Gynecomastia is a condition of over-developed or enlarged breasts in men that can occur at any age. The condition can be the result of hormonal changes, heredity, obesity or the use of certain drugs.
Gynecomastia surgery reduces breast size in men, flattening and enhancing the chest contours.
In severe cases of gynecomastia, the weight of excess breast tissue may cause the breasts to sag and stretch the areola (the dark skin surrounding the nipple). In these cases the position and size of the areola can be surgically improved and excess skin may be reduced.
Gynecomastia can cause emotional discomfort and impair your self-confidence. Some men may even avoid certain physical activities and intimacy simply to hide their condition.
Gynecomastia surgery results are immediately visible. Over time, post-surgical swelling will resolve and incision lines will fade. Satisfaction with your new image should continue to grow as you recover from surgery.
The final results of your gynecomastia surgery may take 3-6 months to achieve.
The final results of gynecomastia surgery are permanent in many cases. However, if gynecomastia resulted from the use of certain prescription medications, drugs (including steroids) or weight gain you must be fully free from these substances and remain at a stable weight in order to maintain your results.
Also known as augmentation mammoplasty, breast augmentation involves using implants to create fuller breasts or to restore breasts that may have lost volume due to weight loss or from pregnancy. If you are unhappy with the size or shape of your breasts, augmentation surgery is a choice to consider. Breast augmentation can increase the fullness and projection of your breasts, improve the balance and proportions of your figure and improve your self-image and self-confidence.
Breast augmentation alone does not correct severely drooping breasts. If you want your breasts to look fuller and to be lifted due to sagging, a breast lift may be required in combination with breast augmentation. Breast lifting can often be done at the same time as your augmentation.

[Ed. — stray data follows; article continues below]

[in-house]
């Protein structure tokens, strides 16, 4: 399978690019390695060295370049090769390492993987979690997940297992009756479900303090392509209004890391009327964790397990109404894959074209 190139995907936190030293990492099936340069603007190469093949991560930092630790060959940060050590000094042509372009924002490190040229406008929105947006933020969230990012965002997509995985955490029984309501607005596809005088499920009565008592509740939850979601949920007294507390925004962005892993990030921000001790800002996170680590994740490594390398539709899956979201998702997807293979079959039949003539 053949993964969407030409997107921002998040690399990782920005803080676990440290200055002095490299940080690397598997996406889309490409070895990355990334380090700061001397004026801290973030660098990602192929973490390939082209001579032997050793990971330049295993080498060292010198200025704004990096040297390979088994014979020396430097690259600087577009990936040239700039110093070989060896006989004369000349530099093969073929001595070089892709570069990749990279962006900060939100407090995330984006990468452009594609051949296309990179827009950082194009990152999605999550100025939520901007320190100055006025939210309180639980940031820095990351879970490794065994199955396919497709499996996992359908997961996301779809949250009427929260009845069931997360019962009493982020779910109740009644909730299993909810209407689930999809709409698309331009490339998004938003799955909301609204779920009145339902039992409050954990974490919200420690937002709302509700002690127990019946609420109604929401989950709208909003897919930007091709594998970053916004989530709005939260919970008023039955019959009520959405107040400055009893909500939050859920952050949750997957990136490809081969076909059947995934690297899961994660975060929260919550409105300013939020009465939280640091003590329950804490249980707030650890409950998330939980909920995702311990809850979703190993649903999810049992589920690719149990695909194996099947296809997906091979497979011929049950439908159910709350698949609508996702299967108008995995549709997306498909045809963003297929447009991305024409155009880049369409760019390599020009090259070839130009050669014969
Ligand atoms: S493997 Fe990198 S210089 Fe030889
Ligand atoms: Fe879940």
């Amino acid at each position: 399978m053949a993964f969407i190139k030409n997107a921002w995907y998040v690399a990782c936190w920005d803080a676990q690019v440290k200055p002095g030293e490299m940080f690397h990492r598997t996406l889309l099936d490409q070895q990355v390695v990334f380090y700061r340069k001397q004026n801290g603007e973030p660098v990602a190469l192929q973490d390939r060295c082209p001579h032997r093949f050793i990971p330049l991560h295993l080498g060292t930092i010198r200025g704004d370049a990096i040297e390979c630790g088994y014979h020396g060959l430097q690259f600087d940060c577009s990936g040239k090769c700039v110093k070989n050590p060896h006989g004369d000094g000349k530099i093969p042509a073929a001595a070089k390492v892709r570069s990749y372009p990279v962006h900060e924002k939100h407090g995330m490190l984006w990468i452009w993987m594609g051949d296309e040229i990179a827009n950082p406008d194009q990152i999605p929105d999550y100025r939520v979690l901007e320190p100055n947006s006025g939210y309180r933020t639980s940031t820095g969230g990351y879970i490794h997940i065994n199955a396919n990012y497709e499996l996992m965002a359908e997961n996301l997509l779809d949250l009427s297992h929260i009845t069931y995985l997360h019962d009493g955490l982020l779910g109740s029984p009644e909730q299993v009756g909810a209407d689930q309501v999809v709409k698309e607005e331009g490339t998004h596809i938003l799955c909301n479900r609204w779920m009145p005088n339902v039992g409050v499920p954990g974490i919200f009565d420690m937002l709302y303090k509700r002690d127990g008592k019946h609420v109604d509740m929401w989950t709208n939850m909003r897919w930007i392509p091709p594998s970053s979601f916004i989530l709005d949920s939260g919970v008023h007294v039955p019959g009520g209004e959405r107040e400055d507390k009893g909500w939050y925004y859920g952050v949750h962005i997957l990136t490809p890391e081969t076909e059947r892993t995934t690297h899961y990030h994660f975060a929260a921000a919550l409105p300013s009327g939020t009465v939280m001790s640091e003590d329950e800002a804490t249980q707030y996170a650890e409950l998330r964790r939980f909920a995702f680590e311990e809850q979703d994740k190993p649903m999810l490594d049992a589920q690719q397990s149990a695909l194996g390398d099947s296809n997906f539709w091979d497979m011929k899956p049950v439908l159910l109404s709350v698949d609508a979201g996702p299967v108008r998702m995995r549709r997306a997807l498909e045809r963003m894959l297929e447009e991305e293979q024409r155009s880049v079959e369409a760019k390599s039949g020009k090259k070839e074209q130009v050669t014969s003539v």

Breast augmentation is a highly individualized procedure and you should do it for yourself, not to fulfill someone else’s desires or to try to fit any sort of ideal image.
Breast augmentation may be a good option for you if:
· You are physically healthy
· You have realistic expectations
· Your breasts are fully developed
· You are bothered by the feeling that your breasts are too small
· You are dissatisfied with your breasts
· losing shape and volume after pregnancy, weight loss, or with aging
· Your breasts vary in size or shape
· One or both breasts failed to develop normal
During your consultation we will discuss your goals and expectations for the procedure and what your desired outcome would be. We will discuss many topics such as desired size, shape, implant type and incision site. You may also be asked about medical conditions, drug allergies, current medication use, previous surgeries, family history of breast cancer and results of any mammograms or previous biopsies.
Breast size and shape are important, so be honest and open about your expectations when talking with your surgeon.
Implant type and size will be determined not just on your desired increase in size but more importantly on your breast anatomy, skin elasticity and body type.
The results of breast augmentation are immediately visible. Over time, post-surgical swelling will resolve and incision lines will fade. Satisfaction with your new image should continue to grow as you recover and realize the fulfillment of your goal for fuller breasts.
Breast reduction, technically known as reduction mammoplasty, is designed for women with very large, pendulous breasts. These women may experience a variety of medical problems due to the size of the and excessive weight of the breasts-from back and neck pain and skin irritation to skeletal deformities and breathing problems. Bra straps may leave indentations in their shoulders. And unusually large breasts can make a woman-or a teenage girl-feel extremely self-conscious.